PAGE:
How often do you balance your electrical panel?
Do you use 220 appliance to simplify this pain in the ass problem?
Note: electricity from our utilities are paid based on the draw of the highest leg used. If you have a 400 amp service. Half comes in on line A and half on line B.
If I use all of line A and none of line B. I pay for 400 amps. If I balance my panel I pay for 200 amps of usage and save 50% in the worst case.
@Growernick, @Farmer_Dan, thoughts?
I am no electrical engineer, but I would think that a 2 phase 400 amp service is providing 200 amps on Line 1 and 200 on Line 2. If you max out Line 1 at 200 amps (or start approaching it as you pass 80% load), you’re asking for an overload, but I don’t think you would be charged double. I could be wrong, but I haven’t heard that before. Perhaps this was an issue with analog meters? I have heard many people getting a cost savings from the new smart meters. I always assumed that was due to inefficiencies in mechanical analog metering when compared to the more direct measure of digital, maybe it compensates for unbalanced loads? I do think 1 volt * 1 amp = 1 watt and we are charged a rate based on 1000 watts per hour passing through the meter, whether it is reading line 1 only or line 2 only or balanced between 1 and 2, I think it should be the same number of watts.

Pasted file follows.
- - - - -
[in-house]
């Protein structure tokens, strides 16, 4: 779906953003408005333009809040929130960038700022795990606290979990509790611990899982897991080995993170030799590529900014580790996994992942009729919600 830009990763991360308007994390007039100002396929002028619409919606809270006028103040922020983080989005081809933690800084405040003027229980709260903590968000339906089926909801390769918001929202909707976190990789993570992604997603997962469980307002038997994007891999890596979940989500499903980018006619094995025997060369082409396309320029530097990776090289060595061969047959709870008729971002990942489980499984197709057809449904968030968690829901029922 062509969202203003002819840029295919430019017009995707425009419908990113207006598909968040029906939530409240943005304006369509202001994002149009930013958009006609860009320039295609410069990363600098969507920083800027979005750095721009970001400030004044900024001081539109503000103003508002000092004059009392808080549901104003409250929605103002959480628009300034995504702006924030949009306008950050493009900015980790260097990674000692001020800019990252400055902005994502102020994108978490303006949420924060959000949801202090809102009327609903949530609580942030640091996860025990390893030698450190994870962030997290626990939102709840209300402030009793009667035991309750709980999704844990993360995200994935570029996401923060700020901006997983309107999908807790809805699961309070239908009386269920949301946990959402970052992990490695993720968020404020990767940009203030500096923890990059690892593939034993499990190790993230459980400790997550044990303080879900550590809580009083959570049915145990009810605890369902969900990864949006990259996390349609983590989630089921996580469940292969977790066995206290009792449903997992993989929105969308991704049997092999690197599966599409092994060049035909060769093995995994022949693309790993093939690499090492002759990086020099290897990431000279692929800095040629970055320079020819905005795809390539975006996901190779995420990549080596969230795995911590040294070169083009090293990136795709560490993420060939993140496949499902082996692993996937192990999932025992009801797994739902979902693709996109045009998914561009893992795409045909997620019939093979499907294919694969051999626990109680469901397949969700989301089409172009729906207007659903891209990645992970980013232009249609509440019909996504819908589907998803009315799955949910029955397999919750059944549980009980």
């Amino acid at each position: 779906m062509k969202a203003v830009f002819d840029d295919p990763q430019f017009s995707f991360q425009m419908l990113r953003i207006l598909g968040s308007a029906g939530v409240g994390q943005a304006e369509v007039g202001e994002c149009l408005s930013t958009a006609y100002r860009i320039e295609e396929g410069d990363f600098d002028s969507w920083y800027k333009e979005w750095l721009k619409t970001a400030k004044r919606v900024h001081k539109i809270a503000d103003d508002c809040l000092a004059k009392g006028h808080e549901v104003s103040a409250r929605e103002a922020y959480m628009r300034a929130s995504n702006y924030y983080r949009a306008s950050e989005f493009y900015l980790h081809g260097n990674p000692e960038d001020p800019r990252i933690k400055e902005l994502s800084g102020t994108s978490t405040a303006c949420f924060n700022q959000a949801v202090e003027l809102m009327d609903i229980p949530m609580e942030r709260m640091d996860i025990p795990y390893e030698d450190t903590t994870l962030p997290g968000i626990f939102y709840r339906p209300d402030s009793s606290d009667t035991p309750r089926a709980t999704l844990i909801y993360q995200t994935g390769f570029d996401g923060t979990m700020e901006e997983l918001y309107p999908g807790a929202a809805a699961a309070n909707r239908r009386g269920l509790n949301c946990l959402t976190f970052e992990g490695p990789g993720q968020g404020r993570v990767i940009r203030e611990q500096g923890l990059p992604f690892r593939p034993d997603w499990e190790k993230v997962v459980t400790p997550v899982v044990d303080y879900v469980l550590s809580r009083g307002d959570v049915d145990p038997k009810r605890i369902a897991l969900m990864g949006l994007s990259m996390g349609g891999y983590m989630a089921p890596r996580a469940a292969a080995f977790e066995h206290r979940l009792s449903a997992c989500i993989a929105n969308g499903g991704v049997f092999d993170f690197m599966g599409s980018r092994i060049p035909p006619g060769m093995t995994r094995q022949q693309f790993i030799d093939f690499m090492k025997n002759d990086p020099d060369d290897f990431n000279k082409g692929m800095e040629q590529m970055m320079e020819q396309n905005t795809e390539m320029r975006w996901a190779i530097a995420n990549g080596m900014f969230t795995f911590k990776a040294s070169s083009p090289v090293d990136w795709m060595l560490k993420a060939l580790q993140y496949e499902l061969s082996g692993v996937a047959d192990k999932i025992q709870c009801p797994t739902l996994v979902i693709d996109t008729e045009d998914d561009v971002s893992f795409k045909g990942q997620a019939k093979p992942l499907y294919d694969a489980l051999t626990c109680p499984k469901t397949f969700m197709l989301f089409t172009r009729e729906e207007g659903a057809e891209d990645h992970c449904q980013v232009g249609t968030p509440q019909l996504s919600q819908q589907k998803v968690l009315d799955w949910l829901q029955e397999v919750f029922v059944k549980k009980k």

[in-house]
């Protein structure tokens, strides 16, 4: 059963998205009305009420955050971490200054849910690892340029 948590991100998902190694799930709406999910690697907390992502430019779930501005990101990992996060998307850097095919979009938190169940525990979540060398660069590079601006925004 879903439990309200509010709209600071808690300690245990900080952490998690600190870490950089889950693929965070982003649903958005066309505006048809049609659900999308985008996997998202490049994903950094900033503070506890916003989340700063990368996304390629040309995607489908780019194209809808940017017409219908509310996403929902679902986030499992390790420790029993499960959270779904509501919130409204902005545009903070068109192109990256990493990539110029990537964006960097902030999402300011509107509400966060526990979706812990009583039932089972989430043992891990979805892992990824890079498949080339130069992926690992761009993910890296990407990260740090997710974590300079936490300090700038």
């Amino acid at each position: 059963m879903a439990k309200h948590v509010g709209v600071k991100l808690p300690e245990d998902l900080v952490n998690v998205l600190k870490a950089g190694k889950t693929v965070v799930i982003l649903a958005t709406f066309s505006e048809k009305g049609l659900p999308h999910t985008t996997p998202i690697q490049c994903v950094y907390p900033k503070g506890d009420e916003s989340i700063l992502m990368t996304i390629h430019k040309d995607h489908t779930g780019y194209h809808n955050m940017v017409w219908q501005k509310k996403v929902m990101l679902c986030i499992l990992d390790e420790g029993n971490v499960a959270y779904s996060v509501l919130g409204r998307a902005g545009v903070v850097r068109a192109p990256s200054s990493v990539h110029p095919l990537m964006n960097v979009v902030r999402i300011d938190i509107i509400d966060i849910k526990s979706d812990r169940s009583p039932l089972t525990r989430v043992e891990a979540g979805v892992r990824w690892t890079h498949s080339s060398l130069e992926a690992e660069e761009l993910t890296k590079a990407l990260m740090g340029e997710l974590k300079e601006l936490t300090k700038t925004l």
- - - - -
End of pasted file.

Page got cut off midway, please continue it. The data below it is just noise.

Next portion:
I have read about unbalanced loads causing problems with overload as well as the operations of motors specifically, either making them run too hot or too cold, either way it shortens the life of a motor. I use a lot of motors in my greenhouses, clogging up the neutral with too many unbalanced amps is going to affect my motors. I do try to run as much as possible off 220/240, mostly to just lower my amp draw and allow for more equipment later, if needed, without upgrading the whole systems.